- No tailgating allowed at Super Bowl XLVIII
- Pentagon to transport African troops to Central African Republic
- Chinese man fed up with his girlfriend’s shopping jumps to his death
- Ukraine leader to talk with protesters; Washington urges caution
- Pope Francis: A nun saved my life
- Israeli P.M. Netanyahu backs out of Mandela funeral
- Elian Gonzalez makes first trip outside Cuba since custody battle
- U.S., British intelligence agents enter online sci-fi world to spy on gamers
- Sarah Palin to host the outdoors show ‘Amazing America’
- CIA admits $3 billion intelligence operation was a flop
Judge strikes down ‘none of these candidates’ as an option
RENO, Nev. — Nevada’s “none of the above” voting option was struck down Wednesday by a federal judge, who ruled the state’s decades-old ballot alternative was unconstitutional because votes for “none” don’t count in the final tallies that determine winners.
The ruling by U.S. District Judge Robert C. Jones came at the end of a lively hearing where the judge challenged both sides in the legal arguments with hypothetical questions and ramifications of possible rulings he was considering.
In the end, he struck the option down altogether for both federal and statewide races, and refused to grant a stay while his decision is appealed to the 9th U.S. Circuit Court of Appeals.
Secretary of State Ross Miller said his office would pursue “an immediate and expedited appeal to protect the long-standing public interest of the ‘none of these candidates’ option.”
A federal lawsuit filed in June and bankrolled by the Republican National Committee argued Nevada’s unique voter option, which has appeared on every election ballot for statewide races since 1976, disenfranchises voters because it’s a perpetual loser. Under state law, even if “none” receives the most votes, it doesn’t win. Victory is reserved for people, though “none” before has played a role in determining the winner in some high-profile races.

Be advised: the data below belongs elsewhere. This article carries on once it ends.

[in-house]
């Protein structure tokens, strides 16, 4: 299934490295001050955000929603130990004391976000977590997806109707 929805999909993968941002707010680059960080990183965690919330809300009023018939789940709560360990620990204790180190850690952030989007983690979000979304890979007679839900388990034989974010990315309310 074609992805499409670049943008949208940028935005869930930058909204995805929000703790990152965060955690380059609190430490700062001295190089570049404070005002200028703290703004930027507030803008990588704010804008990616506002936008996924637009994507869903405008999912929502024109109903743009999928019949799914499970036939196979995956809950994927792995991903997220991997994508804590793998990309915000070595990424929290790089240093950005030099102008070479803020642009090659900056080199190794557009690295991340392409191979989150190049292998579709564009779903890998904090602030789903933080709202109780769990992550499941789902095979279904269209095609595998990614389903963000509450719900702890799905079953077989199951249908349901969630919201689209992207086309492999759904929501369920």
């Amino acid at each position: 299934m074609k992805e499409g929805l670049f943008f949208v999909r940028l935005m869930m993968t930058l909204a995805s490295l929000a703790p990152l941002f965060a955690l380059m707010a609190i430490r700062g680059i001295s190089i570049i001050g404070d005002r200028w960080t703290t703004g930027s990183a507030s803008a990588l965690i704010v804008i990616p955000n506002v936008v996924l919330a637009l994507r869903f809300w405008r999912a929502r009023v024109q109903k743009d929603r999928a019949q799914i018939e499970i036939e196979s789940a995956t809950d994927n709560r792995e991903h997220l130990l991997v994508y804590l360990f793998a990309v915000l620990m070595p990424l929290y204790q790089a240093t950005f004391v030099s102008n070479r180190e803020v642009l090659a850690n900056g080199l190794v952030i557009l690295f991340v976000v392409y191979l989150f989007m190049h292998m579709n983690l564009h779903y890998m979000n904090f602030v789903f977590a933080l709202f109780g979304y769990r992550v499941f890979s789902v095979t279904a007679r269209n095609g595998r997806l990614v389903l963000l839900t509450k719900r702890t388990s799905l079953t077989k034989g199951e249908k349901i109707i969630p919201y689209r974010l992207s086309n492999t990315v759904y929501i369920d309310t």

Deputy Attorney General Kevin Benson, representing the secretary of state, argued voters “always have the right to not vote” for listed candidates, and that voting for “none” is essentially no different than skipping a particular race on a ballot altogether or not voting at all.
“You’re free to stay home on the couch,” he said, arguing that such non-votes don’t count either.
He likened “none” to a protest vote, a way for voters to communicate with politicians that they are unhappy with their choices.
“The purpose of the option is to send a clear message,” he said
But the judge disagreed, and early in the hourlong hearing said he believed that a “none” vote was indeed a vote that should be counted toward election results, and not just to register a protest.
“I don’t buy your arguments that it isn’t a vote, because it is a vote,” Judge Jones said.
At one point Judge Jones suggested that requiring votes for “none” to be counted and binding would satisfy the legal challenges raised in the lawsuit. If “none” got the most votes, nobody would be elected and the vacancy could be filled by governor appointment, he theorized.
Instead, he granted an injunction to strip “none” from the Nevada ballot.
“None” has never bested named candidates in a general election, though it has come out on top in a few primary contests. But in the 1998 U.S. Senate race, however, Democrat Harry Reid won re-election by 428 votes over then-Rep. John Ensign. More than 8,000 voters rejected both men and opted to vote for “none.”
That’s a scenario the option’s challengers didn’t want to see this year. The contest between President Obama and presumptive Republican presidential nominee Mitt Romney promises to be close, as does the one between Republican Sen. Dean Heller and his Democratic challenger, Rep. Shelley Berkley.
By Brahma Chellaney
Beijing's creeping aggression signals a challenge to U.S. presence in the Asian Pacific
- CURL: Obama tells a whopper on IRS scandal
- WOLF: The president's other Obamacare lies
- Tech companies call for an end to NSA online snooping
- Obama lied about Syrian chemical attack, 'cherry-picked' intelligence: report
- Ted Cruz sees legal landmines ahead for Obamacare
- Lawmakers see 'false narrative' of Obama as a terrorist fighter
- Chinese man fed up with his girlfriend's shopping jumps to his death
- MSNBC host: Obamacare a 'wealthy white men' racist word
- Satanists petition for statue at Oklahoma Statehouse
- MILLER: Brady Campaign says Colorado recalls due to NRA, not grassroots opposition to gun control
Independent voices from the The Washington Times Communities
Brazen, leading-edge, “call it like it is” columns and reporting from Ohio native, radio host and writer, Sara Marie Brenner.
Let’s talk about everything, especially the absurdity of it all
Find the latest news and happening that effect those in the Washington D.C., Northern Virginia and Maryland Metro region.
Never apologetic. Never afraid. Lieutenant Colonel Allen B. West joins Communities to bring tales from the biggest Foxhole of them all, the one inside the Beltway.
White House pets gone wild!
Let it snow